At the Battle of Hastings (1066), mounted knights on both sides were dressed in similar armor. And with the invention of helmets that completely covered the face, it was impossible to recognize anyone. In the confusion and dust and chaos of the battle, knights on each side inadvertently slaughtered some of their own men, unable to distinguish who was on what side. After that fiasco, it became apparent that knights needed labels on the outside of their cans.
The problem was more or less resolved when a French count, Geoffrey IV (1113-1151), noticed while on a crusade that many of the Muslim soldiers he was battling had distinguishing markings on their outerwear. Accordingly, he stuck a plume of yellow broom-grass in his helmet (known as planta genesta) before he rode into battle. His son, Henry II (1133 – 1189), did the same, and became known as the first of the Plantagenet kings.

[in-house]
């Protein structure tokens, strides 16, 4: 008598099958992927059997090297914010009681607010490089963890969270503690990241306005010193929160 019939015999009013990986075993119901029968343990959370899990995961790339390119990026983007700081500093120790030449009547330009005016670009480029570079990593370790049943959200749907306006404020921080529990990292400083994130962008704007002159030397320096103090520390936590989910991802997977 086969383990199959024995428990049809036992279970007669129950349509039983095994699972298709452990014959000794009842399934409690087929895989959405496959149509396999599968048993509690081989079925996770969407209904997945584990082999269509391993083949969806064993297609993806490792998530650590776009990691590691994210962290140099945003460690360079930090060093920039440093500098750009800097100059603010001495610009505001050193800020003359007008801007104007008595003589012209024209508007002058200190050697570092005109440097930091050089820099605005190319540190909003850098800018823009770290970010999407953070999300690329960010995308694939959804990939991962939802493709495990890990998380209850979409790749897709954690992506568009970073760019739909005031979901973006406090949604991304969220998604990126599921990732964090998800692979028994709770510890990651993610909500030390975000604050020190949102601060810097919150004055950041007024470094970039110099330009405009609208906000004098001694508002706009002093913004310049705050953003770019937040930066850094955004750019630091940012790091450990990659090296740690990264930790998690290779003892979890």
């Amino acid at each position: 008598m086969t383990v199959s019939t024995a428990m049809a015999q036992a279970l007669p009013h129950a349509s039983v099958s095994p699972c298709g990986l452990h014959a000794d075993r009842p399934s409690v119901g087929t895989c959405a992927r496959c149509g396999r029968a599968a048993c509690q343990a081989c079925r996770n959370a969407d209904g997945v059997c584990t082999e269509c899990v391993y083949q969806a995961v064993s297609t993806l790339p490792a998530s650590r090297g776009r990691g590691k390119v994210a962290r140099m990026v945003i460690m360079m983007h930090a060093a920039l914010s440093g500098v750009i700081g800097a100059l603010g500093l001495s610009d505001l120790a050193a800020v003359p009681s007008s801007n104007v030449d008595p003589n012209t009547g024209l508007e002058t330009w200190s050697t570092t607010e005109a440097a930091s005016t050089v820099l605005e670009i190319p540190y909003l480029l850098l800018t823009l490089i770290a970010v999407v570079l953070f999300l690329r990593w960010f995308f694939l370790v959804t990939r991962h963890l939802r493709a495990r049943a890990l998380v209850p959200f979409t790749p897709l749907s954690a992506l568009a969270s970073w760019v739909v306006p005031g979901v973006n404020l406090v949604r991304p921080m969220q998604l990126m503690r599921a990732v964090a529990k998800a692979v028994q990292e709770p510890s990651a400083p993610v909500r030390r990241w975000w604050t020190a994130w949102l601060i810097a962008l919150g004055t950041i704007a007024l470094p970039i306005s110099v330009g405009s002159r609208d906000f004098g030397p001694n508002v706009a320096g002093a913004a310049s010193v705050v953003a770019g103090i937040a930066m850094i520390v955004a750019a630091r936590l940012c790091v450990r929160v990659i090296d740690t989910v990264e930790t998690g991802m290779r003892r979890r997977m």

Soon most knights adopted crests and heraldic devices to identify which closed-visored knight was which, and heraldry was born. Some wore their heraldric symbols on their surcoats, which they slipped over their head. Cloth surcoats not only helped identify the knight, but also reduced the sun’s glare and kept him from frying in the desert sun.
Eventually, knights and other noble families designed emblems to express the identity and social status of their family. These first logos were emblazoned on helmets, shields, and surcoats—thus the origin of the term “coat of arms.”